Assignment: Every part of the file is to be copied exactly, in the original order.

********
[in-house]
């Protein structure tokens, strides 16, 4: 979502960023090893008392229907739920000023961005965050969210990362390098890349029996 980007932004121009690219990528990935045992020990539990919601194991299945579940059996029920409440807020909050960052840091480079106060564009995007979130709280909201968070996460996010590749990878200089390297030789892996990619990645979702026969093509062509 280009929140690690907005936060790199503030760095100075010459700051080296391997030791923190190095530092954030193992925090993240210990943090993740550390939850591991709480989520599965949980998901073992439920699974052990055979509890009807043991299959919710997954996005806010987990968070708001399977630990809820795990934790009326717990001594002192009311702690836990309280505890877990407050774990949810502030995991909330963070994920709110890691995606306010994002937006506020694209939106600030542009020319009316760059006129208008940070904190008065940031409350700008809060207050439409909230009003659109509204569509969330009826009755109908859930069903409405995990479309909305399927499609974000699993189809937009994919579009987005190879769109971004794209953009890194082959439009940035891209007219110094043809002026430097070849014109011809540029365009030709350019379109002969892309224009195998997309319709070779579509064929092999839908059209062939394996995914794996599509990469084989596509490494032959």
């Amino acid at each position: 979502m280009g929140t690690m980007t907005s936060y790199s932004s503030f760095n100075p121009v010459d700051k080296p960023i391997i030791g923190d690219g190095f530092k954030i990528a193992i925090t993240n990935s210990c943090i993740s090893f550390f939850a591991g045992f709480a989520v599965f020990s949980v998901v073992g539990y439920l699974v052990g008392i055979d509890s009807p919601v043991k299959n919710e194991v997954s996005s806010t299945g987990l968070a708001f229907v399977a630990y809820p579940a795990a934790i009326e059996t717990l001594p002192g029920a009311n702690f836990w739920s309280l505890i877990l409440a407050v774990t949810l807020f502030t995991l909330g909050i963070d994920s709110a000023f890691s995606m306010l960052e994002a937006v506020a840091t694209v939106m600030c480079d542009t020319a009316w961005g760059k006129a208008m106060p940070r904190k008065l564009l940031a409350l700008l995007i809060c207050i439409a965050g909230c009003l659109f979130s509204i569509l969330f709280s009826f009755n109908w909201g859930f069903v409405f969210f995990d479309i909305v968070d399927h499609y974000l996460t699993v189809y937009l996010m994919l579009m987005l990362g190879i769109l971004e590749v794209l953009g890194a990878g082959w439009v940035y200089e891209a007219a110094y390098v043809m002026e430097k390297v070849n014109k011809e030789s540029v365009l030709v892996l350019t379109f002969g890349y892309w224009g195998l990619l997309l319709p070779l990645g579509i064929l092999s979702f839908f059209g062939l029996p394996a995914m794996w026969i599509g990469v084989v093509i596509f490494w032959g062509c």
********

[in-house]
């Protein structure tokens, strides 16, 4: 979502960023090893008392229907739920000023961005965050969210990362390098890349029996 980007932004121009690219990528990935045992020990539990919601194991299945579940059996029920409440807020909050960052840091480079106060564009995007979130709280909201968070996460996010590749990878200089390297030789892996990619990645979702026969093509062509 280009929140690690907005936060790199503030760095100075010459700051080296391997030791923190190095530092954030193992925090993240210990943090993740550390939850591991709480989520599965949980998901073992439920699974052990055979509890009807043991299959919710997954996005806010987990968070708001399977630990809820795990934790009326717990001594002192009311702690836990309280505890877990407050774990949810502030995991909330963070994920709110890691995606306010994002937006506020694209939106600030542009020319009316760059006129208008940070904190008065940031409350700008809060207050439409909230009003659109509204569509969330009826009755109908859930069903409405995990479309909305399927499609974000699993189809937009994919579009987005190879769109971004794209953009890194082959439009940035891209007219110094043809002026430097070849014109011809540029365009030709350019379109002969892309224009195998997309319709070779579509064929092999839908059209062939394996995914794996599509990469084989596509490494032959």
């Amino acid at each position: 979502m280009g929140t690690m980007t907005s936060y790199s932004s503030f760095n100075p121009v010459d700051k080296p960023i391997i030791g923190d690219g190095f530092k954030i990528a193992i925090t993240n990935s210990c943090i993740s090893f550390f939850a591991g045992f709480a989520v599965f020990s949980v998901v073992g539990y439920l699974v052990g008392i055979d509890s009807p919601v043991k299959n919710e194991v997954s996005s806010t299945g987990l968070a708001f229907v399977a630990y809820p579940a795990a934790i009326e059996t717990l001594p002192g029920a009311n702690f836990w739920s309280l505890i877990l409440a407050v774990t949810l807020f502030t995991l909330g909050i963070d994920s709110a000023f890691s995606m306010l960052e994002a937006v506020a840091t694209v939106m600030c480079d542009t020319a009316w961005g760059k006129a208008m106060p940070r904190k008065l564009l940031a409350l700008l995007i809060c207050i439409a965050g909230c009003l659109f979130s509204i569509l969330f709280s009826f009755n109908w909201g859930f069903v409405f969210f995990d479309i909305v968070d399927h499609y974000l996460t699993v189809y937009l996010m994919l579009m987005l990362g190879i769109l971004e590749v794209l953009g890194a990878g082959w439009v940035y200089e891209a007219a110094y390098v043809m002026e430097k390297v070849n014109k011809e030789s540029v365009l030709v892996l350019t379109f002969g890349y892309w224009g195998l990619l997309l319709p070779l990645g579509i064929l092999s979702f839908f059209g062939l029996p394996a995914m794996w026969i599509g990469v084989v093509i596509f490494w032959g062509c």